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# Never Heard of Spread Betting? You Will

15 April 2001

Spread betting is one of the most exciting innovations in modern gambling. It is the only form of gambling where losses and gains are potentiallly unlimited. The principle is simple. A spread firm will offer a quote on the result of some event. Initially, spread firms dealt exclusively with business so the quotes tended to be about financial things like currency movements.

Say you think the pound will rise against the dollar. The spread firm would quote a spread of, say, 14385-14415. What on earth does that mean?

The figure on the right is the number you have to beat if you want to buy pounds; the number of the left is the one you have to beat if you want to sell pounds. Well, the pound at the time of writing is worth about 1.4400 dollars. The spread firm will allow you to "buy" pounds. You're betting that the pound gains against the dollar. Say you bet \$5 per hundredth of a unit and the pound rises against the dollar to 1.4420. This is above the 14415 (hundredths of a unit are quoted for convenience) quoted by the spread firm. Your winnings are your stake multiplied by the margin with which you beat the spread: 14420-14415 is 5, which multiplied by your \$5 stake is \$25. If the pound falls to 14380, you lose 14415-14380=15 x \$5, which is \$75.

You could also choose to sell pounds. In this case, if the pound fell to 14380 you would win 14385-14380 or 5 x \$5, which is again \$25. You can see that the difference between the two figures the spread firm quotes is where it gets its profit from.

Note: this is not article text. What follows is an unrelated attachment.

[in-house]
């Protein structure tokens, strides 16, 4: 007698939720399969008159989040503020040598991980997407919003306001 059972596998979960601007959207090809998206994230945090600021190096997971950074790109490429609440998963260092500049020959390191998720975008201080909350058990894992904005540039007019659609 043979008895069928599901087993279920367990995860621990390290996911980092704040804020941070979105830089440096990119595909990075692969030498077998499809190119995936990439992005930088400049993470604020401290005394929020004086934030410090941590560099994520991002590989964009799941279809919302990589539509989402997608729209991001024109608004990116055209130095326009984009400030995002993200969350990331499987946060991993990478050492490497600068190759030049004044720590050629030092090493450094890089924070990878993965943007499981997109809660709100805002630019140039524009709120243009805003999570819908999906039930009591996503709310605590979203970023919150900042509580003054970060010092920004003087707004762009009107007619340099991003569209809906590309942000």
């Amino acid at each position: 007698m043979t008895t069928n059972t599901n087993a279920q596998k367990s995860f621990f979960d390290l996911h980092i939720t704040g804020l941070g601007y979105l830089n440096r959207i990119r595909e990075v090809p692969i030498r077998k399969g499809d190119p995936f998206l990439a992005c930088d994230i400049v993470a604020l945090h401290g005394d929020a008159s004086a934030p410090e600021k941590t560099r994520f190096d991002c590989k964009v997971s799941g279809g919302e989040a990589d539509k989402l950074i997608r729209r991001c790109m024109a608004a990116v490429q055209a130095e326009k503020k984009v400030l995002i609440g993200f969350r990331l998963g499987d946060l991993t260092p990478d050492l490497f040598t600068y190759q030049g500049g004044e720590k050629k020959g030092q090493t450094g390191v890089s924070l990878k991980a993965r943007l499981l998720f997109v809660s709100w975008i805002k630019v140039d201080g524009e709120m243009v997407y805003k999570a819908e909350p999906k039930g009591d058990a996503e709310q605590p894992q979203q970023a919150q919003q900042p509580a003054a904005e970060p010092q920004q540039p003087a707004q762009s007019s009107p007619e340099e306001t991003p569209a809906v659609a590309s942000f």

If this sounds very similar to financial trading, that's because it is. However, one big difference exists, it's not real! You would not actually be buying any pounds or affecting the currency markets in any way. You've just made a bet with a bookie. Because of this, the spread firms have discovered that they can apply the same type of betting to non-financial areas.

For example, say the U.S. soccer team are competing in the World Cup tournament. A spread firm makes up a "performance index" based on how well they think the team will do. They allocate points as follows: 100 to win the cup, 50 to get to the semi-finals, and 25 to get to the quarter-finals. The team is quoted at 24-27. You think the U.S. will get to the semi-finals and then get knocked out, and bet \$10. If they do, then you would win 50-27=23 x \$10 or \$230. If they are knocked out in the opening stages, you'd lose 27 x \$10 or \$270.

You can see that spread betting is very volatile. It's also very exciting. It can also be very satisfying. Not only do you have the satisfaction of winning when you make a correct prediction, but your winnings are proportional to just how right you were. The downside is that your losses can be large, and potentially limitless. For this reason spread firms have traditionally demanded some proof that you can actually honour any debts you might incur before they will allow you an account. For newcomers to spread betting, "limited risk" accounts are offered whereby your potential losses are capped at some low level, say 10 times your stake.

To serious sports bettors in the U.S., this should be a godsend. In particular sharp handicappers should note the trouble spread firms have with quoting games foreign to them, such as baseball and football. Although traditional English bookmakers have coped with this problem by simply copying the odds given by Nevada bookies, no such quick fix is possible with spread betting. Quotes on U.S. sports are often wildly inconsistent with reality.

Also, the potential for new and successful wagering systems based on psychology or pricing inefficiencies is staggering. The skill of the sports bettor is more closely correlated with the money he will make from spread betting than with traditional fixed odds betting. For this reason, the advent of this new form of wagering should be welcomed. Readers who want to know more should read Jacques Black's excellent Spread Betting to Win.